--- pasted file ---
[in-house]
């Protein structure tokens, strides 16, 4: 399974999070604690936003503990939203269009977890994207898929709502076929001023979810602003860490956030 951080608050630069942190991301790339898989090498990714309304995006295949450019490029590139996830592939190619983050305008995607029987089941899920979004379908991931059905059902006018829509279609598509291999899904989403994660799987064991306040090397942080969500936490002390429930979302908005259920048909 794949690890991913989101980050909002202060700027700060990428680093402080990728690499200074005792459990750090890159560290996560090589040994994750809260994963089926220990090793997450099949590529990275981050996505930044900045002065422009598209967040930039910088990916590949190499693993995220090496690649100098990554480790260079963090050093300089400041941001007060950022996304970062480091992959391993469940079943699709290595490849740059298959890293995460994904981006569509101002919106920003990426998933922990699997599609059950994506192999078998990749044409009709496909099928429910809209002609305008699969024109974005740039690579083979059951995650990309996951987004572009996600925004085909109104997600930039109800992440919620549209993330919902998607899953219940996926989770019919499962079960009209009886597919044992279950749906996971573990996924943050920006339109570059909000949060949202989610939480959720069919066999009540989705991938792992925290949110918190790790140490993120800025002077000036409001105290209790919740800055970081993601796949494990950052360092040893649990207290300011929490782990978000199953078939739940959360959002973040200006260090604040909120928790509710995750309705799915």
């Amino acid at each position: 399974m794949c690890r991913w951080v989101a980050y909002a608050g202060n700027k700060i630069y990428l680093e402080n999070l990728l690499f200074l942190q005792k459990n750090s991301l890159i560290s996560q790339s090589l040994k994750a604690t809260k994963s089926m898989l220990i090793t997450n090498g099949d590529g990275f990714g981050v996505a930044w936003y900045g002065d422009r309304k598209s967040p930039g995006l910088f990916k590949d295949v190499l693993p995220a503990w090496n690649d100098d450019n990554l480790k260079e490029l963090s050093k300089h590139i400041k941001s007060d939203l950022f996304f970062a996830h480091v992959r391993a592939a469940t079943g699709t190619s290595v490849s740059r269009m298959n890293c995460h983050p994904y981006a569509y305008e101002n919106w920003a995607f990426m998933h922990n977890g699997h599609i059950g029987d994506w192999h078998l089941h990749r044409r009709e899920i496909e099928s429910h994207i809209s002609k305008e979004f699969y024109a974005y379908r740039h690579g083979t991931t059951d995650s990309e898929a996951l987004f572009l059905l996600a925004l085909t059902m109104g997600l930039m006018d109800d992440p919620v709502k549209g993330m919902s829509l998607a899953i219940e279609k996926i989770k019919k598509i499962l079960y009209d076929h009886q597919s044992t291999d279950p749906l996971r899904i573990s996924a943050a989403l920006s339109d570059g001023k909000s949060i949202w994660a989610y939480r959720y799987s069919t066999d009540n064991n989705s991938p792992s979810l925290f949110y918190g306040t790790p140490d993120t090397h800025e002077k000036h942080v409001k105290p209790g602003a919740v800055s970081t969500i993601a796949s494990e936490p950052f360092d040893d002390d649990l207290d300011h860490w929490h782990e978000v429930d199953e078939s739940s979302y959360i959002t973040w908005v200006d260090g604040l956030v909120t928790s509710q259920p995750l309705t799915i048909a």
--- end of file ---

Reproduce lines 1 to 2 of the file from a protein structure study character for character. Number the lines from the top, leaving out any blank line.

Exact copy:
[in-house]
């Protein structure tokens, strides 16, 4: 399974999070604690936003503990939203269009977890994207898929709502076929001023979810602003860490956030 951080608050630069942190991301790339898989090498990714309304995006295949450019490029590139996830592939190619983050305008995607029987089941899920979004379908991931059905059902006018829509279609598509291999899904989403994660799987064991306040090397942080969500936490002390429930979302908005259920048909 794949690890991913989101980050909002202060700027700060990428680093402080990728690499200074005792459990750090890159560290996560090589040994994750809260994963089926220990090793997450099949590529990275981050996505930044900045002065422009598209967040930039910088990916590949190499693993995220090496690649100098990554480790260079963090050093300089400041941001007060950022996304970062480091992959391993469940079943699709290595490849740059298959890293995460994904981006569509101002919106920003990426998933922990699997599609059950994506192999078998990749044409009709496909099928429910809209002609305008699969024109974005740039690579083979059951995650990309996951987004572009996600925004085909109104997600930039109800992440919620549209993330919902998607899953219940996926989770019919499962079960009209009886597919044992279950749906996971573990996924943050920006339109570059909000949060949202989610939480959720069919066999009540989705991938792992925290949110918190790790140490993120800025002077000036409001105290209790919740800055970081993601796949494990950052360092040893649990207290300011929490782990978000199953078939739940959360959002973040200006260090604040909120928790509710995750309705799915």